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Re: brainstorming -- SVG

From: Henri Sivonen <hsivonen@iki.fi>
Date: Fri, 23 Mar 2007 20:24:04 +0200
Message-Id: <843569FD-76F4-4644-896D-2243A5BCE7EC@iki.fi>
Cc: public-html@w3.org
To: "Dailey, David P." <david.dailey@sru.edu>

On Mar 23, 2007, at 05:19, Dailey, David P. wrote:

> 1.  SVG - there just has to be a way for HTML and SVG to coexist in  
> the
> same document space without nasty problems. HTML and VML coexist quite
> happily (albeit in one browser only). Not understanding all the gears
> and torque and hydrodynamics, our inability to sprinkle SVG into HTML
> inline consistently across browsers, seems rather silly to me.

In the WHATWG context, there has been interest in adding SVG and  
MathML to text/html.


Personally, I think the parsing algorithm should be amended to put  
subtrees rooted at <svg> and <math> into the SVG and MathML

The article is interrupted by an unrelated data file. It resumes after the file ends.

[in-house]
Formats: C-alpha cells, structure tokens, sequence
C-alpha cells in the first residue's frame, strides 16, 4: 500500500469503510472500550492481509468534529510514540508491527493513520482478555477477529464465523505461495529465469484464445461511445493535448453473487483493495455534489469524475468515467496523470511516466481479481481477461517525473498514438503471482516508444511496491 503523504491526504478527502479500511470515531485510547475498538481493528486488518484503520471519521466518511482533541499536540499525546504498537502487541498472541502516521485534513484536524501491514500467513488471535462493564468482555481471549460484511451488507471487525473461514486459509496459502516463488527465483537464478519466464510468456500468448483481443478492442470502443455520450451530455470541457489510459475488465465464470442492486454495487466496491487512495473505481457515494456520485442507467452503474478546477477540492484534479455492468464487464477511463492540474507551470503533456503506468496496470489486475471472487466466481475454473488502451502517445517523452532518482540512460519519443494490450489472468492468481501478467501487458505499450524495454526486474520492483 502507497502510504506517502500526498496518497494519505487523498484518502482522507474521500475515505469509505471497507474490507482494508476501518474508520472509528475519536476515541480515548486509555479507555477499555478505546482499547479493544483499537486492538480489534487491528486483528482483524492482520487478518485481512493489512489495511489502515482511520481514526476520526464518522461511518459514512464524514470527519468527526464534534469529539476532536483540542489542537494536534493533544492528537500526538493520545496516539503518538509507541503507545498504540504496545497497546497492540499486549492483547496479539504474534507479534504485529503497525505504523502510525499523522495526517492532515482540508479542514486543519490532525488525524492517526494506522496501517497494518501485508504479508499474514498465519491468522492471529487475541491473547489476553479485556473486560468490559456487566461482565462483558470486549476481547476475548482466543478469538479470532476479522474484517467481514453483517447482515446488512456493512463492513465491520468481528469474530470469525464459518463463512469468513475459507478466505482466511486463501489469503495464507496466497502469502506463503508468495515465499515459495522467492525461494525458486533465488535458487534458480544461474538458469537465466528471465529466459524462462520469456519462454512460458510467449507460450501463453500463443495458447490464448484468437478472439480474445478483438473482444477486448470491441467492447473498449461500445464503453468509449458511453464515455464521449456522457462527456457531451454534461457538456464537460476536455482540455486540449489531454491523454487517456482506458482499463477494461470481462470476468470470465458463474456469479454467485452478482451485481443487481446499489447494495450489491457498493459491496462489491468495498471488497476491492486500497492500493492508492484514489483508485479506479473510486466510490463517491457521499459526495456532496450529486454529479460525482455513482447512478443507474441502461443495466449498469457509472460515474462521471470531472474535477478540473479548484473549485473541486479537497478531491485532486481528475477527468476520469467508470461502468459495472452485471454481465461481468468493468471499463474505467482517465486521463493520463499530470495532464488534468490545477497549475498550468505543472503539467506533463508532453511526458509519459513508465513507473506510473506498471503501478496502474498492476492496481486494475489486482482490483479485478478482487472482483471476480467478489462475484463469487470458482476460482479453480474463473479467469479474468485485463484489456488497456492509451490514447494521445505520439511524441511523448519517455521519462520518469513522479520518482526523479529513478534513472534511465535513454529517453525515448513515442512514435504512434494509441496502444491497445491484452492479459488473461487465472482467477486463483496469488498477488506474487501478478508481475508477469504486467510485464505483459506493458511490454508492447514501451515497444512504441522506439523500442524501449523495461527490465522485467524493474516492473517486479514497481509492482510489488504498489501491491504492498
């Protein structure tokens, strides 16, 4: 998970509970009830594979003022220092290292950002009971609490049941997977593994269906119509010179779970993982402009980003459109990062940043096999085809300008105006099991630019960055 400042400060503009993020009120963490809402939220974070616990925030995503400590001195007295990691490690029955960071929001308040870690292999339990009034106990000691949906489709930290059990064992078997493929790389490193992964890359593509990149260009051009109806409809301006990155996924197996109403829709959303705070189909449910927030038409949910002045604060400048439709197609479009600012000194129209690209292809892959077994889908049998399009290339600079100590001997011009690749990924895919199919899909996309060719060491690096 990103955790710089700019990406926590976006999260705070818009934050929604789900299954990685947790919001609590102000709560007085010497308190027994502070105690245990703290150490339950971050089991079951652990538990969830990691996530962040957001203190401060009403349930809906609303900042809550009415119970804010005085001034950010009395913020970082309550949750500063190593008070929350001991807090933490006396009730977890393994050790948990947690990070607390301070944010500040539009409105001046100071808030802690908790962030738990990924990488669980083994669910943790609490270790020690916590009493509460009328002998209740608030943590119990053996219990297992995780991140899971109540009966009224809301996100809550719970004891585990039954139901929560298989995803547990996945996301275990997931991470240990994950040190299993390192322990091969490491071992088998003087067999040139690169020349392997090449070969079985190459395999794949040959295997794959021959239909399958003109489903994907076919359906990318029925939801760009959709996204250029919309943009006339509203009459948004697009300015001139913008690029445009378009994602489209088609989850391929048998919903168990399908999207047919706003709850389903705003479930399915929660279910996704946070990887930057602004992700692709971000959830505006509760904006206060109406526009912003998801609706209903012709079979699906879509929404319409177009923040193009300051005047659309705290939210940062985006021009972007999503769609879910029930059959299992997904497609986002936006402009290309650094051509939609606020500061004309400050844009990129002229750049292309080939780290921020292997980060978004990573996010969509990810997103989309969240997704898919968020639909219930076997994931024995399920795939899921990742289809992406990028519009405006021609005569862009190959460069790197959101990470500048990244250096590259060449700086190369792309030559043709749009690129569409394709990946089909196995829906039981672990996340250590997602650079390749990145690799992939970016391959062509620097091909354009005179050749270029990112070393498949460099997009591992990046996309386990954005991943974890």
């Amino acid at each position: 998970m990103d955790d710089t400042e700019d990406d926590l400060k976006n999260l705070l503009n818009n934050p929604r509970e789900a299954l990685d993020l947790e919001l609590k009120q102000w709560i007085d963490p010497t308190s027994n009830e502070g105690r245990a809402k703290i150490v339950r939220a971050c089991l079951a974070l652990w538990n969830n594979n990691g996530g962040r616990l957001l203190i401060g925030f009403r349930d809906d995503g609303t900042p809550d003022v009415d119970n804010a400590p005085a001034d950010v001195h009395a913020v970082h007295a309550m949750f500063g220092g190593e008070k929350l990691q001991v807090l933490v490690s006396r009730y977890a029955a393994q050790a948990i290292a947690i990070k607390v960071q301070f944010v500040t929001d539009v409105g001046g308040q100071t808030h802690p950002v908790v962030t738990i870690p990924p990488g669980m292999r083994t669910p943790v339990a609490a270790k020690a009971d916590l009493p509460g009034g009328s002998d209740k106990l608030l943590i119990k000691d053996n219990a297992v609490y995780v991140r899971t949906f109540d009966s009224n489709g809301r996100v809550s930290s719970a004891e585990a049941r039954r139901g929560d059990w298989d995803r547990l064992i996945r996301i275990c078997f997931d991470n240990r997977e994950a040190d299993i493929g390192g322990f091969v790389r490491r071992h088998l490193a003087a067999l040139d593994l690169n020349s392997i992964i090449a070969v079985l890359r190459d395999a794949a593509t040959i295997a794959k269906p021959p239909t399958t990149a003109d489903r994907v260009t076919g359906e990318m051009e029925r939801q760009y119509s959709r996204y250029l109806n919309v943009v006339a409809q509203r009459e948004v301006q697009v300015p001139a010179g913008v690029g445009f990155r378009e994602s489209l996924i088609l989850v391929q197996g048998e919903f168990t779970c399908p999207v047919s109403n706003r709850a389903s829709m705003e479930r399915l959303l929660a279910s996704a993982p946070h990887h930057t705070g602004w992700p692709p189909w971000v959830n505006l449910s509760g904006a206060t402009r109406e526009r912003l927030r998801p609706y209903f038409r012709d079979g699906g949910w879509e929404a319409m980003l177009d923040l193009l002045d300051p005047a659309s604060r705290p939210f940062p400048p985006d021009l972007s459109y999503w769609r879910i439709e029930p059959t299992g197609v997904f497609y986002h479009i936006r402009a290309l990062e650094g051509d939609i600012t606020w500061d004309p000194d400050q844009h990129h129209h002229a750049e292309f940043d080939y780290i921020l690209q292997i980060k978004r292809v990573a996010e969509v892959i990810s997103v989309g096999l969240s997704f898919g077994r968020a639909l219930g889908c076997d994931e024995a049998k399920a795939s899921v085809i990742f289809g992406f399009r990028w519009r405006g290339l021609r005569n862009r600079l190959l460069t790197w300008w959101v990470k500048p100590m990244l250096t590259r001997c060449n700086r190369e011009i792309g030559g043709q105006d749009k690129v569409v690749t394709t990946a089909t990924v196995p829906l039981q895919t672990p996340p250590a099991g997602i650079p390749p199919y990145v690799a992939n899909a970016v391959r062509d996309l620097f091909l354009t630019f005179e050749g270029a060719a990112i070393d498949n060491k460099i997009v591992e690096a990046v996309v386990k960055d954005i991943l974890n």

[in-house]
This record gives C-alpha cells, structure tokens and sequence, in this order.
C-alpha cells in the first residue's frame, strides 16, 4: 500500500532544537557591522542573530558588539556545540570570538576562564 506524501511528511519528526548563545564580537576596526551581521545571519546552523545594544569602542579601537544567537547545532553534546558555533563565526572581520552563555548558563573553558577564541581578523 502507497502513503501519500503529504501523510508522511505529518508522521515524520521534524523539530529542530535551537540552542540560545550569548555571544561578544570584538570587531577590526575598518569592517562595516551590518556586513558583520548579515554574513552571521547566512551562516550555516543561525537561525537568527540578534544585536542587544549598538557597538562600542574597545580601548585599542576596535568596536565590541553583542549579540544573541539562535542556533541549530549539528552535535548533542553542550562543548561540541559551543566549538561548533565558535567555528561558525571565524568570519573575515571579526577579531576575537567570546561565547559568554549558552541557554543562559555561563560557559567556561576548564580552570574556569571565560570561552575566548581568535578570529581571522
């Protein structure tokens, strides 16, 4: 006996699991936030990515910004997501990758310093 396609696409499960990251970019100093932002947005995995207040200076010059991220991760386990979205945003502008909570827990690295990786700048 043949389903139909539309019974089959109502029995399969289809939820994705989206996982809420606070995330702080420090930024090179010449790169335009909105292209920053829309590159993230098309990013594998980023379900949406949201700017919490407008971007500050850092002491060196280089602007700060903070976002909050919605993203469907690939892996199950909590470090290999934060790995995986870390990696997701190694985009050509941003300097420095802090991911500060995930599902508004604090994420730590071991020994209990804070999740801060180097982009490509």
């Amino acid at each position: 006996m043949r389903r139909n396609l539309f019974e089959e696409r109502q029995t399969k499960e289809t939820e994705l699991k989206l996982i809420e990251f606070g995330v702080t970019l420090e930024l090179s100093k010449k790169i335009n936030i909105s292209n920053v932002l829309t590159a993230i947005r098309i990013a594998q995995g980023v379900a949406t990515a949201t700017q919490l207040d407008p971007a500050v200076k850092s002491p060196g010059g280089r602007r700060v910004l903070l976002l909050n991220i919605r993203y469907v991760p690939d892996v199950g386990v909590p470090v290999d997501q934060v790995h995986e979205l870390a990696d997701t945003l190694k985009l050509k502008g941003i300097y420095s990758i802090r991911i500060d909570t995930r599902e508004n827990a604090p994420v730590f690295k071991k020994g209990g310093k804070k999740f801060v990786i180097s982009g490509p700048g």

namespaces, respectively.

> 5.  SMIL is a good technology


> 6. Much of the specification of WHATWG's <canvas> is redundant with  
> and syntactically inconsistent with SVG.

<canvas> provides a drawing API that is backed by running code in  
shipping products. SVG is for serializing vector graphics.

> 7.  If <canvas> is entangled in a patent, as it seems to be, my  
> unlawyerly reading of the W3C patent statement
> http://www.w3.org/Consortium/Patent-Policy-20040205/#sec-Licensing  
> <http://rockmail.sru.edu/exchweb/bin/redir.asp?URL=http:// 
> www.w3.org/Consortium/Patent-Policy-20040205/%23sec-Licensing>
> suggests that the W3C cannot approve it, if an alternative royalty  
> free technology exists.

Apple's statement said, translated to non-lawyer English, that they  
wouldn't become a problem if this WG adopts <canvas>. Please re-read  
Apple's statement.

Henri Sivonen
Received on Friday, 23 March 2007 18:24:06 GMT

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